My dad tried to teach me to play tennis. You have “Miss Klutz” here. I don’t like competitive sports; there’s too much pressure and my fragile ego couldn’t handle it. So here’s my dad trying to teach me to play tennis. I was just a disaster. Luckily, my brother turned out to be a good tennis player. Even though I put up a fight about that, I tried, and I didn’t do very well, but I look back at how kind my dad was just to have the endurance to try and teach me something. I wasn’t necessarily always a cooperative kid, so just that he had that patience, that willingness to teach me something, was so kind, even though it wasn’t something I did well or something I wanted to do. So look back in your own family background and think about some of these things.

I also think about how my parents went to work. As a kid, did you ever think about how your folks got the money to support you and get you your rulers and your toys and things like that? You didn’t. But think about what they did all day long.

My dad was a dentist. He spent hours looking in people’s mouths every day. I mean what a job! Can you imagine that? Hours every day looking inside somebody’s smelly mouth trying to fix it and make the teeth good, pulling out the teeth and blood coming, and the whole thing: my dad did that. And then I was this brat that cried because I wouldn’t have another birthday party for a whole year. Just think about what they did just to get the money so that I had the things to live. So spend some time thinking about that. Some of you may be as old as I am, where your mom stayed at home, or some of your moms may have had to go out and work. Think of what they did just to get the money to give us clothes and a place to live, and how taxing that was for them. They’d go out to work, they’d come home, and there were these demanding kids. Think what it took for them to be a parent and appreciate that—see their kindness. Really spend some time to think about it in terms of your own parents, and then generalize from there to, “Well, everybody’s been my parent,” so everybody at one time or another has been kind to me in this same way.

The kindness of our parents in giving us a body

In your meditation go back through and think of the kindness of our parents for giving us this body. Think of what your mother went through being pregnant. It’s called labor for a good reason—it’s the hardest work you’re ever going to do. You’re exhausted afterwards, and then here is this baby that you still look at with total delight. No matter what you went through physically and how painful it was, the baby is always a delight. Now, imagine that. I wouldn’t go through anything painful and then look at somebody else happily afterwards.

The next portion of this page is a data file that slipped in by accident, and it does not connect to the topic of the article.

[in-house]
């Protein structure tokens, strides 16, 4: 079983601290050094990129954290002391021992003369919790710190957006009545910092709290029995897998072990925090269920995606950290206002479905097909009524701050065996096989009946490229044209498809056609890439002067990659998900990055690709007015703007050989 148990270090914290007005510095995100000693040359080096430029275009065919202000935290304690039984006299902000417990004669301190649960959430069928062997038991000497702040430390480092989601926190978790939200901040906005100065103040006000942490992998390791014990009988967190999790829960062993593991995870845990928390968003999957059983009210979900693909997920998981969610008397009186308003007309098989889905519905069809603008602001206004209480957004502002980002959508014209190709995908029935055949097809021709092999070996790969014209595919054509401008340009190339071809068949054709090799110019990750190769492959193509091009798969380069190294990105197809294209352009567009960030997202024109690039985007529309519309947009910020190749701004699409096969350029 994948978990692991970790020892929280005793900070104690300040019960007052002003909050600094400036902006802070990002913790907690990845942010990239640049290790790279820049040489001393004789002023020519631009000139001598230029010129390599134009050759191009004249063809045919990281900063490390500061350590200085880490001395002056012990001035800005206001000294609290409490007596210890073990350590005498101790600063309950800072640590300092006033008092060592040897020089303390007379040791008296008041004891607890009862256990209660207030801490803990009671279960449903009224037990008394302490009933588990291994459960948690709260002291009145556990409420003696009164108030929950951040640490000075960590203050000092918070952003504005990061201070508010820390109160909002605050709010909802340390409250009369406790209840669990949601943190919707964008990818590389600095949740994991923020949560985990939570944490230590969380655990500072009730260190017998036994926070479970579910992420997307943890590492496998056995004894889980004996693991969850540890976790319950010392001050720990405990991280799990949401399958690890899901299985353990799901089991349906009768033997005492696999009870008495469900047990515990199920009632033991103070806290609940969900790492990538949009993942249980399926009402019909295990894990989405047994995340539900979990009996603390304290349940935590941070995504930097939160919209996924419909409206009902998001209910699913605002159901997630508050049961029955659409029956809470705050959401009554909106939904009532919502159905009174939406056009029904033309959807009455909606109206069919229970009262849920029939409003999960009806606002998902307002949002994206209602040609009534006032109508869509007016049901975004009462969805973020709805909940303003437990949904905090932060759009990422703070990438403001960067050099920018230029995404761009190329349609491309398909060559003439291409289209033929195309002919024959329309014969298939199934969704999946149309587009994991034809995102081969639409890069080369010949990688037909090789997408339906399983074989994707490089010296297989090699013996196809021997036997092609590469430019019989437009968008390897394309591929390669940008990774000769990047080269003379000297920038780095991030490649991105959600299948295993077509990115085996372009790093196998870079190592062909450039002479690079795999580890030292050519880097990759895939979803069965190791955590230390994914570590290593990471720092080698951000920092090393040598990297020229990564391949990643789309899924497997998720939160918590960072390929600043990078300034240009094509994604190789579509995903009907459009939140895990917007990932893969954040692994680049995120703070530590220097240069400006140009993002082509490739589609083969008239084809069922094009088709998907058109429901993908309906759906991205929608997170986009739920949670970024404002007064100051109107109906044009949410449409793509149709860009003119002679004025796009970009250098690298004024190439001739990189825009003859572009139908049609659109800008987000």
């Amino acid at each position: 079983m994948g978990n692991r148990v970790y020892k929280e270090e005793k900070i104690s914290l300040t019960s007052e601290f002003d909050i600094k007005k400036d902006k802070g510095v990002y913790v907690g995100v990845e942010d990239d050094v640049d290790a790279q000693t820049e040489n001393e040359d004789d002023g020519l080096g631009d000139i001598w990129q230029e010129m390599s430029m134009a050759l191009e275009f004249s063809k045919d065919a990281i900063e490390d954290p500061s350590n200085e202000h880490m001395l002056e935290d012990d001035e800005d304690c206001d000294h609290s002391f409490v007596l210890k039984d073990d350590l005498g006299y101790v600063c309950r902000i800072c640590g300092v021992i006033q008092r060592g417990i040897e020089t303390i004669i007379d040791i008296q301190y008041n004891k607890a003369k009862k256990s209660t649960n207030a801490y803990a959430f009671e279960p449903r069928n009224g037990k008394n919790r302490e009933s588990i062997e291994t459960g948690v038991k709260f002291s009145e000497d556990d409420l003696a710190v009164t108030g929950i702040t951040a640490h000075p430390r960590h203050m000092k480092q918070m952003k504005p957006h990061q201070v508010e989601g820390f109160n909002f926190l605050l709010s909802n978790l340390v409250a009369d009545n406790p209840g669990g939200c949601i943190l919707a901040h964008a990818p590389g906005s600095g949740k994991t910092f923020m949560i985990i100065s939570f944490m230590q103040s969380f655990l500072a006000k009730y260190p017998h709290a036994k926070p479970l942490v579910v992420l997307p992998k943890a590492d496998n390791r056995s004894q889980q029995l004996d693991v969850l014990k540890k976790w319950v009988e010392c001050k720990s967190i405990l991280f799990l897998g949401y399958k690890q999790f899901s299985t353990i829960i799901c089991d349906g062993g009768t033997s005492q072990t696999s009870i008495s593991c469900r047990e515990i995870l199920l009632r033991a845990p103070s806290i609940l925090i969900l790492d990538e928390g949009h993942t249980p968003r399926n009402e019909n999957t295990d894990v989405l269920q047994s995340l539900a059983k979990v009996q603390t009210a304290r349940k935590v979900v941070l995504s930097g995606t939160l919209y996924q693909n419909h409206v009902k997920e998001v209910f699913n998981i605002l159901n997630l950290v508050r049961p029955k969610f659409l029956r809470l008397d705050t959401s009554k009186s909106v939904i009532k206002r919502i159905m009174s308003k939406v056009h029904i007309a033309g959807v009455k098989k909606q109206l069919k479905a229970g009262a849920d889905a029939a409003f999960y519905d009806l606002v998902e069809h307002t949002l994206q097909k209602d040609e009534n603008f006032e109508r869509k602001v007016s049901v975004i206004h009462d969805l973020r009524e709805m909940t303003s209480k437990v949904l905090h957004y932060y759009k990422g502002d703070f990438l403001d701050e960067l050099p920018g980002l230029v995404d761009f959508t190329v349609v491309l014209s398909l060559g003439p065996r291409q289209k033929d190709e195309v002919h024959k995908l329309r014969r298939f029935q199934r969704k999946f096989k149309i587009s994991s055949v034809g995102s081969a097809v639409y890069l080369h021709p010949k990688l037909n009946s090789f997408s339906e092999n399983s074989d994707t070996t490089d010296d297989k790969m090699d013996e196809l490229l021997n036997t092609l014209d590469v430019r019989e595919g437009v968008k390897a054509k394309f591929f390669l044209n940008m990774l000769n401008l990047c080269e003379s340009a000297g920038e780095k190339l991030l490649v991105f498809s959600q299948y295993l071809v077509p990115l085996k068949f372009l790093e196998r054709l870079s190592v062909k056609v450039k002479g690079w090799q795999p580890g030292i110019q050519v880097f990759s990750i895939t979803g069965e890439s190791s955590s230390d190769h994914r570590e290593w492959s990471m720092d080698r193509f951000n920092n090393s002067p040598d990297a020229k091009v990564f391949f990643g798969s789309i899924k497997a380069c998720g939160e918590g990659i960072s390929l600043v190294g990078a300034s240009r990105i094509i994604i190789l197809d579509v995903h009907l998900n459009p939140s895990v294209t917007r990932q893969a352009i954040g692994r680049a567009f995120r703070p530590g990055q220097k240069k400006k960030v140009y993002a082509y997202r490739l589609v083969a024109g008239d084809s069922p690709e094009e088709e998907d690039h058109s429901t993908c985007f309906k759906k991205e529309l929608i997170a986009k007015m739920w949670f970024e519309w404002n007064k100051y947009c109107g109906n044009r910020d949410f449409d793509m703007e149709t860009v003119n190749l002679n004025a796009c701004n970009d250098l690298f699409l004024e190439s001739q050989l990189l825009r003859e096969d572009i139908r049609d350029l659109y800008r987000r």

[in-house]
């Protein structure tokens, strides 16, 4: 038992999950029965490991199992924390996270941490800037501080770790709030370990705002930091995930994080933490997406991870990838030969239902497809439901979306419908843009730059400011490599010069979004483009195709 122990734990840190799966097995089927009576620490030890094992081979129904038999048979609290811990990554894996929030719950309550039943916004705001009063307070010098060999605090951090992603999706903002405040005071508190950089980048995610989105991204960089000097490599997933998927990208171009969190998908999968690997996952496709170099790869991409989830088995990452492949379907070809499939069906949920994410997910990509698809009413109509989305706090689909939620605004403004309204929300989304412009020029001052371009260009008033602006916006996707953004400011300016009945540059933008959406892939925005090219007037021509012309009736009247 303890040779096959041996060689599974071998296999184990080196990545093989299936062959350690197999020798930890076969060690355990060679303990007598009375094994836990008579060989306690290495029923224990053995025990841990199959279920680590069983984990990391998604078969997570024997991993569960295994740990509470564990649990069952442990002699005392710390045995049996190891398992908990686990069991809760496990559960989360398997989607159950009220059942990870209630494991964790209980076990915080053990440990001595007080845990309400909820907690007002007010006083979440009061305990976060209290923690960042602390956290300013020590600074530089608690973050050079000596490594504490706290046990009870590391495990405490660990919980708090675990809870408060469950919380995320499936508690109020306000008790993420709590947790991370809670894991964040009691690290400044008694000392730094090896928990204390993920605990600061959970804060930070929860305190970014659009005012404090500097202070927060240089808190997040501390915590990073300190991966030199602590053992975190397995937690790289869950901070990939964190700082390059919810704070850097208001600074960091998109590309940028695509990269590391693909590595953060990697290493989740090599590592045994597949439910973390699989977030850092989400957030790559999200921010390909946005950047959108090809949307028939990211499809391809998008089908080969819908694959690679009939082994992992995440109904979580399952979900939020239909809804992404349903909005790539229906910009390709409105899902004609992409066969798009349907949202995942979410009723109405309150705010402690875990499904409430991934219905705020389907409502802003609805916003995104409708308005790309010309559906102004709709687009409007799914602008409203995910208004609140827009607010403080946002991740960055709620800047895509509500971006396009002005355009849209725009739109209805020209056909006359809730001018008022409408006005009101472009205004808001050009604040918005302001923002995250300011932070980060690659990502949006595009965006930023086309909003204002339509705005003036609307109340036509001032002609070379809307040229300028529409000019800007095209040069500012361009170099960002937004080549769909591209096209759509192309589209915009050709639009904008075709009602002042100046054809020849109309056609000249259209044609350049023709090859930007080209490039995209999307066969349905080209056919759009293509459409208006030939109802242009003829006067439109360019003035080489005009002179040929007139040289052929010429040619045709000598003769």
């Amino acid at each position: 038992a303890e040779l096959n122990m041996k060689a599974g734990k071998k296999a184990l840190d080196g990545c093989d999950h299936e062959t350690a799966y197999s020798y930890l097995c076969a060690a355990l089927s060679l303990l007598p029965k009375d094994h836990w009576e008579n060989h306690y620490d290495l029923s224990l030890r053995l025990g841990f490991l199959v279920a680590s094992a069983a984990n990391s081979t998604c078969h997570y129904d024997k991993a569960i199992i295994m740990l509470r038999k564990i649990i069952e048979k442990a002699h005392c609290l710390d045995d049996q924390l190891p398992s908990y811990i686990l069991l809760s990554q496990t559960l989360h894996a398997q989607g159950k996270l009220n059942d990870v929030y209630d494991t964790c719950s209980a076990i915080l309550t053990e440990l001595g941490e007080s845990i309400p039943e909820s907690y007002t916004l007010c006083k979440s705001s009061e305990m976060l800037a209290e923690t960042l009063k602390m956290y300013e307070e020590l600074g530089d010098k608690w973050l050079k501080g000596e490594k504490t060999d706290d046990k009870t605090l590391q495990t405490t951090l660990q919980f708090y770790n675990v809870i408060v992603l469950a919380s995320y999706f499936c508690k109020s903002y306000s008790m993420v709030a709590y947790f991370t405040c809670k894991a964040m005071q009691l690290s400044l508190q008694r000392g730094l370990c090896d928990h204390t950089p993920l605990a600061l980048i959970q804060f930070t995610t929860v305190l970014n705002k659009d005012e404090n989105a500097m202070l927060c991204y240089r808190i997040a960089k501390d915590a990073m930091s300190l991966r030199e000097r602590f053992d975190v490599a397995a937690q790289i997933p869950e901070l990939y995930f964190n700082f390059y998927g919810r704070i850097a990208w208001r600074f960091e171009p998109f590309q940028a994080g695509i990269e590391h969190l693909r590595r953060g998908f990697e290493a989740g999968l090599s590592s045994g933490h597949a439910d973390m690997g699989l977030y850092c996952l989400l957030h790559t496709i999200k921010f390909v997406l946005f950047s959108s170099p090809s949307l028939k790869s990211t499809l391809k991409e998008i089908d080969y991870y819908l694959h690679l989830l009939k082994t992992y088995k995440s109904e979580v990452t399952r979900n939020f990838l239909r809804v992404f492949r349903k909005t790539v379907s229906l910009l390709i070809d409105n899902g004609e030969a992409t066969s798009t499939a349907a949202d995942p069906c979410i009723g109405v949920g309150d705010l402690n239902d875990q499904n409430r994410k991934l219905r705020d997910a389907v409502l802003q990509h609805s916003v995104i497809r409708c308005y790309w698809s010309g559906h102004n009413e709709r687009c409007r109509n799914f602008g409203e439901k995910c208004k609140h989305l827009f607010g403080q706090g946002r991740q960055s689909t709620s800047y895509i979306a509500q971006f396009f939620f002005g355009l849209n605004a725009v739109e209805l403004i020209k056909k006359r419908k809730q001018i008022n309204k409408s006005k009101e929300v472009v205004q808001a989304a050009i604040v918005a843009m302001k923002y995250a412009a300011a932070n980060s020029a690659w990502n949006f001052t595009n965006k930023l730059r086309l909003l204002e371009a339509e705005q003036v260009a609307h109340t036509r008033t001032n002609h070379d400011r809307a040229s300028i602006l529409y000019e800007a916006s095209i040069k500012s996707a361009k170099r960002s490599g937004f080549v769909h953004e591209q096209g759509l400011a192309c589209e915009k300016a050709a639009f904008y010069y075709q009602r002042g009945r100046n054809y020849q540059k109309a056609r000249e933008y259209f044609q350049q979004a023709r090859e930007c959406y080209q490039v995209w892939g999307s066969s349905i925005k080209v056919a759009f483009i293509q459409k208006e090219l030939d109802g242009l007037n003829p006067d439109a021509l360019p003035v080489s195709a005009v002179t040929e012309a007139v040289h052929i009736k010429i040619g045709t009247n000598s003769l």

Think of all the discomfort your mother went through being pregnant: having her body go out to here, how that must be very uncomfortable, and she had to watch what she ate, and she couldn’t move, she had that pregnant waddle, and then the labor pains, the whole thing. Think about our mother going through that for us and giving us the body that we have. That’s an incredible amount of kindness right there.

And then think about our parents taking care of us when we were young; they protected us. Think about how they made sure we got an education and how they taught us things themselves. Think about how they gave us enjoyments and things that we liked. And think about how they also had to teach us manners. That must have been a real drag as a parent to have to teach your kid manners. It would be so nice to have a kid who was just well behaved and polite to start with, wouldn’t it? Some nice kid who always said, “Please” and “Thank you” and always cleaned up after herself. But we weren’t like that, and our parents had to discipline us sometimes because we misbehaved.

I never liked being disciplined because it was never my fault; I never did anything wrong, never ever. Remember when you were a kid, did you ever do anything wrong? No, we never did anything wrong. It was always our brother’s or sister’s fault, or the kid across the street who made us do it. It was always somebody else’s fault; we never did anything wrong and yet our parents were there, and they had to discipline us and teach us manners. They also had to teach us how to deal with not being able to get what we wanted. I think that’s a great skill that parents teach kids: how to deal with frustration and not being able to get what you want, because there is no way that kids can go through life always getting what they want. Those of you who are parents know you have to teach your kids how to deal with that frustration, and our parents taught us. They may not have always taught us in the way we wanted to be taught. They could have given us a little bit more of what we wanted. But think about it: they had to really teach us some very basic life skills. They had to teach us manners and how to be polite and how to pick up after ourselves. Sometimes we were still not very good at that.